BioQuakes

AP Biology class blog for discussing current research in Biology

Tag: Bats

White Nose Syndrome

White Nose Bats

What causes the disease?

Exposure to UV light is the cause of a devastating disease found in North America. According to USDA Forest Service, the disease”can only infect bats during hibernation because it has a strict temperature growth range of about 39-68 degrees Fahrenheit”. Bats are very sensitive to the ultra-violet light which causes the P. destructans fungal pathogen(any disease-producing agent) to trigger the disease.

A bat affected by White Nose Syndrome.

When is a bat most at risk?

During hibernation, bats face a high risk of the white nose syndrome. WNS officials claim that the bats act strangely during cold winter months, including flying outside in the day and clustering near the entrances of hibernacula (winter quarters for a hibernating animal).

Effects of WNS

Bats have been found sick and dying in unprecedented numbers in and around caves and mines. WNS has killed more than 5.7 million bats in eastern North America.

This bat is in hibernation and at risk of WNS.

What is being done?

A research team has identified in the pathogen an enzyme that repairs DNA causing the team to expose the fungi to DNA damaging agents, including different wavelengths and intensities of UV light. Consequently, they found that a low dose exposure of UV-C light resulted in about 15 percent survival of P. destructans.

New Research Uncovers Bat Super Immunity

Recent research has discovered a unique ability in bats to carry diseases but remain symptom free.  This ‘super immunity’, as it has been called by researchers, is currently a mystery to scientists but could one day provide methods for achieving super immunity in humans.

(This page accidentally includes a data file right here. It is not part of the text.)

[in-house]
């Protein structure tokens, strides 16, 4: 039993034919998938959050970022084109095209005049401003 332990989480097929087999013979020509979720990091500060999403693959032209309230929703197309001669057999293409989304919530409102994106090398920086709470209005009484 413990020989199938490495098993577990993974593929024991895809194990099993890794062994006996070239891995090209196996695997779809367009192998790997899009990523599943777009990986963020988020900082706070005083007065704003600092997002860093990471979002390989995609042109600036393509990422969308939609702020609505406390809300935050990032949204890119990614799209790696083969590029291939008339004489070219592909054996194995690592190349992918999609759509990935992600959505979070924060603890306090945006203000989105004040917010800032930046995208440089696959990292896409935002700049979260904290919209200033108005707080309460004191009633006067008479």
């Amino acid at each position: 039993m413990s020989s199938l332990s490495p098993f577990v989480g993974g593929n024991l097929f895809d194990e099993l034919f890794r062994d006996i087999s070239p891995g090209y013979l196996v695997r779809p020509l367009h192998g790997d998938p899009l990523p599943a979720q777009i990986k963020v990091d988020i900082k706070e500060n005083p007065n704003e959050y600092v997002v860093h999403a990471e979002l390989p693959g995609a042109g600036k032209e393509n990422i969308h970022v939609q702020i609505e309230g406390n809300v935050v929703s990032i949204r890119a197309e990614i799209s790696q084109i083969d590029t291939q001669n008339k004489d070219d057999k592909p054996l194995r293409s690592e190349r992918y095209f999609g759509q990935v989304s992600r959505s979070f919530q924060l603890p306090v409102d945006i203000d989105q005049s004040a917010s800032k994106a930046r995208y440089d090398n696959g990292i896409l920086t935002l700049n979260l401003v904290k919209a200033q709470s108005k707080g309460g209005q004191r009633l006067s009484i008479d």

Bats are know to carry many diseases that are deadly to humans like the Ebola virus, Hendra virus, and MERS (Middle Eastern Respiratory Syndrome).  For some reason, their immune system allows them to not get sick or show any signs of the disease.  Research published in the journal Proceedings of the National Academy of Sciences might allow us to better understand why this strange phenomenon occurs in bats.  These researchers looked deep into the immune system of bats, especially into the interferons.  An interferon is defined as “a protein released by animal cells, usually in response to the entry of a virus, that has the property of inhibiting virus replication.”  According to the research, bats only have three interferons, which is less than a quarter of the number of interferons possessed by humans.  “This is surprising given bats have this unique ability to control viral infections that are lethal in people and yet they can do this with a lower number of interferons” says Dr. Michelle Baker, an immunologist at CSIRO’s Australian Animal Health Laboratory. Researchers also found another notable difference in how bat immune systems work as a whole.  While most mammals only activate their immune systems when they are infected by something, bats seem to always have active immune systems. Having the immune system active at all times can be dangerous in most animals because it can be toxic to cells, but bats seem to be perfectly fine.